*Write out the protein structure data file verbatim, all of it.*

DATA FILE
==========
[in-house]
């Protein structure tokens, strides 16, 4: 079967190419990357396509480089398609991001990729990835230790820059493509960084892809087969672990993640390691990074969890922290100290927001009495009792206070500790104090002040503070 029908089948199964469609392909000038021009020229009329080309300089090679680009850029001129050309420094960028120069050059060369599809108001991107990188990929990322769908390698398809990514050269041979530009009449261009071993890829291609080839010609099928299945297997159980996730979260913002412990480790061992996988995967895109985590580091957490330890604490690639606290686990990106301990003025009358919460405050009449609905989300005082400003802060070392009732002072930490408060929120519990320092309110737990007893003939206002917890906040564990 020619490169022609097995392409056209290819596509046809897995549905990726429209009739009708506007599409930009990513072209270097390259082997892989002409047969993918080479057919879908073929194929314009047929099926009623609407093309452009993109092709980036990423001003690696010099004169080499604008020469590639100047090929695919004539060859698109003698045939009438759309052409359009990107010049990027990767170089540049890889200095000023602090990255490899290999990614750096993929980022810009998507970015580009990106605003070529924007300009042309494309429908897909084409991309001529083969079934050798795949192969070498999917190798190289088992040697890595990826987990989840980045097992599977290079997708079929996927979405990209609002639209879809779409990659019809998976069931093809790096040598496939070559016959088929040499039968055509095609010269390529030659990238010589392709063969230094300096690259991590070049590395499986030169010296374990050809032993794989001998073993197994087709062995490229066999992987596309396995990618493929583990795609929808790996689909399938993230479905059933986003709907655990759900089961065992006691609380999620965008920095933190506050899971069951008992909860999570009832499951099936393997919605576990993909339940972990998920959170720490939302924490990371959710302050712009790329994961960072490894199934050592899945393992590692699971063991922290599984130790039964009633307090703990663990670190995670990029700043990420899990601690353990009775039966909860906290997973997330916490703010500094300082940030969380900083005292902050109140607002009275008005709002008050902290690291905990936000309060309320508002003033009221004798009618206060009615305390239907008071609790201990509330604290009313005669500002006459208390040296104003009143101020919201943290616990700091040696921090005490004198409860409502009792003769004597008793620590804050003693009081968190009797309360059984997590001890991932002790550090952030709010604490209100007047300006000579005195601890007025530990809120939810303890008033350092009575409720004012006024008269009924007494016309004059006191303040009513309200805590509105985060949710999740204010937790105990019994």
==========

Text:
[in-house]
């Protein structure tokens, strides 16, 4: 079967190419990357396509480089398609991001990729990835230790820059493509960084892809087969672990993640390691990074969890922290100290927001009495009792206070500790104090002040503070 029908089948199964469609392909000038021009020229009329080309300089090679680009850029001129050309420094960028120069050059060369599809108001991107990188990929990322769908390698398809990514050269041979530009009449261009071993890829291609080839010609099928299945297997159980996730979260913002412990480790061992996988995967895109985590580091957490330890604490690639606290686990990106301990003025009358919460405050009449609905989300005082400003802060070392009732002072930490408060929120519990320092309110737990007893003939206002917890906040564990 020619490169022609097995392409056209290819596509046809897995549905990726429209009739009708506007599409930009990513072209270097390259082997892989002409047969993918080479057919879908073929194929314009047929099926009623609407093309452009993109092709980036990423001003690696010099004169080499604008020469590639100047090929695919004539060859698109003698045939009438759309052409359009990107010049990027990767170089540049890889200095000023602090990255490899290999990614750096993929980022810009998507970015580009990106605003070529924007300009042309494309429908897909084409991309001529083969079934050798795949192969070498999917190798190289088992040697890595990826987990989840980045097992599977290079997708079929996927979405990209609002639209879809779409990659019809998976069931093809790096040598496939070559016959088929040499039968055509095609010269390529030659990238010589392709063969230094300096690259991590070049590395499986030169010296374990050809032993794989001998073993197994087709062995490229066999992987596309396995990618493929583990795609929808790996689909399938993230479905059933986003709907655990759900089961065992006691609380999620965008920095933190506050899971069951008992909860999570009832499951099936393997919605576990993909339940972990998920959170720490939302924490990371959710302050712009790329994961960072490894199934050592899945393992590692699971063991922290599984130790039964009633307090703990663990670190995670990029700043990420899990601690353990009775039966909860906290997973997330916490703010500094300082940030969380900083005292902050109140607002009275008005709002008050902290690291905990936000309060309320508002003033009221004798009618206060009615305390239907008071609790201990509330604290009313005669500002006459208390040296104003009143101020919201943290616990700091040696921090005490004198409860409502009792003769004597008793620590804050003693009081968190009797309360059984997590001890991932002790550090952030709010604490209100007047300006000579005195601890007025530990809120939810303890008033350092009575409720004012006024008269009924007494016309004059006191303040009513309200805590509105985060949710999740204010937790105990019994």